Science Center Objects

We are a leader in the Monarch Conservation Science Partnership (MCSP) which includes a variety of resource management organizations both Federal (including the National Park Service and the U.S. Fish and Wildlife Service) and non-Federal (including Xerces Society).

Recent MCSP workshops developed conceptual and information frameworks, including advanced models, to identify priority monarch butterfly habitat that can support conservation decision-making by a variety of stakeholders. In collaboration with the U.S. Fish and Wildlife Service, we are developing a conceptual framework and monitoring protocols to assess landscape-scale conservation effectiveness and Monarch Butterfly habitat restoration across the Monarch migratory flyway in the eastern United States.

Decline in the eastern migratory monarch butterfly population as surveyed by the World Wildlife Fund-Mexico
Decline in the eastern migratory monarch butterfly population as surveyed by the World Wildlife Fund-Mexico.Populations in the high-elevation Oyamel fir forests where eastern monarchs overwinter are indexed by the area over which they occur.Semmens et al. (2016) provided an adjusted measurement of population size which corrects for observation error.(Public domain.)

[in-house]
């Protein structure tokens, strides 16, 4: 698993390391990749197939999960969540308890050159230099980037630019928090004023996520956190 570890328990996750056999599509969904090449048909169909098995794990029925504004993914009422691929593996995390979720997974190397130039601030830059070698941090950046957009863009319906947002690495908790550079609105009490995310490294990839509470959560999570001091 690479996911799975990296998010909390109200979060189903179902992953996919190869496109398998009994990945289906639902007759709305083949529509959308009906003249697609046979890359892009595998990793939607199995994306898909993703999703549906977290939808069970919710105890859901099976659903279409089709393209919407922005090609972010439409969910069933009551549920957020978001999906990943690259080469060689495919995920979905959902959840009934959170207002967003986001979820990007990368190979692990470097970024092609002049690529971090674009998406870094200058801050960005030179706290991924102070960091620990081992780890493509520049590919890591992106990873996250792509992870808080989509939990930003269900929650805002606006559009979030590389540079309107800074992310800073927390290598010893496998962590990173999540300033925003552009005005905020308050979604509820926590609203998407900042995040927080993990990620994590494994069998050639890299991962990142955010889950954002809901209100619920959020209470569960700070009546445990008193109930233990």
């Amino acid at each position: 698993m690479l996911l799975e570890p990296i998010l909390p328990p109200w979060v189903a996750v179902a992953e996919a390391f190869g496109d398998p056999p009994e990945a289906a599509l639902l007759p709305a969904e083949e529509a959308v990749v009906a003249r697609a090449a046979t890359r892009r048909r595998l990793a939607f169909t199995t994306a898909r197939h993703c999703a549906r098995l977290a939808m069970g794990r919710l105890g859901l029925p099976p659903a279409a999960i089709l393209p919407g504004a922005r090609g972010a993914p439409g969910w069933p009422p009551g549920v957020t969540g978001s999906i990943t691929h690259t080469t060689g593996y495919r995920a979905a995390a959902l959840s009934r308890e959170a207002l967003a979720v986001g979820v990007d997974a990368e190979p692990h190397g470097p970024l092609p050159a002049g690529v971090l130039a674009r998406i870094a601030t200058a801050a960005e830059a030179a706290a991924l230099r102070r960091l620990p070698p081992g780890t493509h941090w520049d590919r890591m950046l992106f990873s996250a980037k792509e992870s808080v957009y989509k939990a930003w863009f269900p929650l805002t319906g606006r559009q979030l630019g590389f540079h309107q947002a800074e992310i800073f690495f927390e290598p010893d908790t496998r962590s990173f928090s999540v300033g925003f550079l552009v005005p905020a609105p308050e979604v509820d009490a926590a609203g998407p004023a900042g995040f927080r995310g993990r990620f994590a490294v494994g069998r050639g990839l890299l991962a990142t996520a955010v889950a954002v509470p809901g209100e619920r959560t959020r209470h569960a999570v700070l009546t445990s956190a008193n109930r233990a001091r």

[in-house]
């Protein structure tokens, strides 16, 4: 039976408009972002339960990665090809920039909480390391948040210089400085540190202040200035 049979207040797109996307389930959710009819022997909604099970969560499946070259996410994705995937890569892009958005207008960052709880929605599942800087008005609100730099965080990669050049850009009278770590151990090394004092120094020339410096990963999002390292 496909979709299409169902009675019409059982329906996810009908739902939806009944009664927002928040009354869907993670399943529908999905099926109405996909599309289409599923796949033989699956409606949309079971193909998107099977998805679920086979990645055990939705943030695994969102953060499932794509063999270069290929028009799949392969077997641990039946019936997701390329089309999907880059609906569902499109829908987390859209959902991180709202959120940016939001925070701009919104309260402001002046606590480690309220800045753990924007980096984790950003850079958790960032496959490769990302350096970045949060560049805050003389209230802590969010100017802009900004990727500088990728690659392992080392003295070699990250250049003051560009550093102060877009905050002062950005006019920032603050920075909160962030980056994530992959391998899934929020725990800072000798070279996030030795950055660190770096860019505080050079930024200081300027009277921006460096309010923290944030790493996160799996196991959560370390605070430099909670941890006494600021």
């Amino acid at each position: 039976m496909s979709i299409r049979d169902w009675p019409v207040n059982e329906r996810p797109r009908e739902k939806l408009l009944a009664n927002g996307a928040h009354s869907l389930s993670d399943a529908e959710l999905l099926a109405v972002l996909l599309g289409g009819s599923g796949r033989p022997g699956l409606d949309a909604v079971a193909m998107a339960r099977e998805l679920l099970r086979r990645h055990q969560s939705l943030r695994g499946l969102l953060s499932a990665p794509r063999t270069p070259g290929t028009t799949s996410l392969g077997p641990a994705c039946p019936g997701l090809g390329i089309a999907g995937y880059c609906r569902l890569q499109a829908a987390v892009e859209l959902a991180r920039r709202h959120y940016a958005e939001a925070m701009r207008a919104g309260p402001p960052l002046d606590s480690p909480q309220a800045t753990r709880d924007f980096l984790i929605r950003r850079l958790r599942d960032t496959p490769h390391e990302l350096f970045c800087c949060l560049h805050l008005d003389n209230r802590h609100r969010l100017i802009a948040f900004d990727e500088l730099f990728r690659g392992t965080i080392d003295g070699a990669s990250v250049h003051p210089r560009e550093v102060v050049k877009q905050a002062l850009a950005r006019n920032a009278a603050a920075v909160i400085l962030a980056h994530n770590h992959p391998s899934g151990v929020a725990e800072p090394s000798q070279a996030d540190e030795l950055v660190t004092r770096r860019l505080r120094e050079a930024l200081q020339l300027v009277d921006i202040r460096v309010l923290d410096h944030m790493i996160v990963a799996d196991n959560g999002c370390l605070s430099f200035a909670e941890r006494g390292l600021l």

Monarch Conservation Science Partnership

The Monarch Conservation Science Partnership (MCSP) is a USGS led group of scientists, managers, and conservation organizations who perform science related to the conservation of monarch butterflies. We come from federal agencies, non profits, and academia and from the three countries where monarchs range (Mexico, Canada, and the United States).

► Learn more at the MCSP web site

► View data interactively on the MCSP map viewer


Monarch Butterfly Utilization of Milkweed Plants Grown in Close Proximity to Corn Treated by a Neonicotinoid Insecticide 

Monarch butterfly populations have declined sufficiently to result in noticeably fewer overwintering at sites in central Mexico as in California. The causes for the reduced population are not fully known, but may include loss of overwintering habitat and reproduction habitat. In the latter instance, increased herbicide (i.e. glyphosate) use in the Midwestern U.S. is blamed for a drastic decline of milkweed, which is the host plant for the Monarch butterfly. 

► Learn more about Monarchs and Milkweed plants


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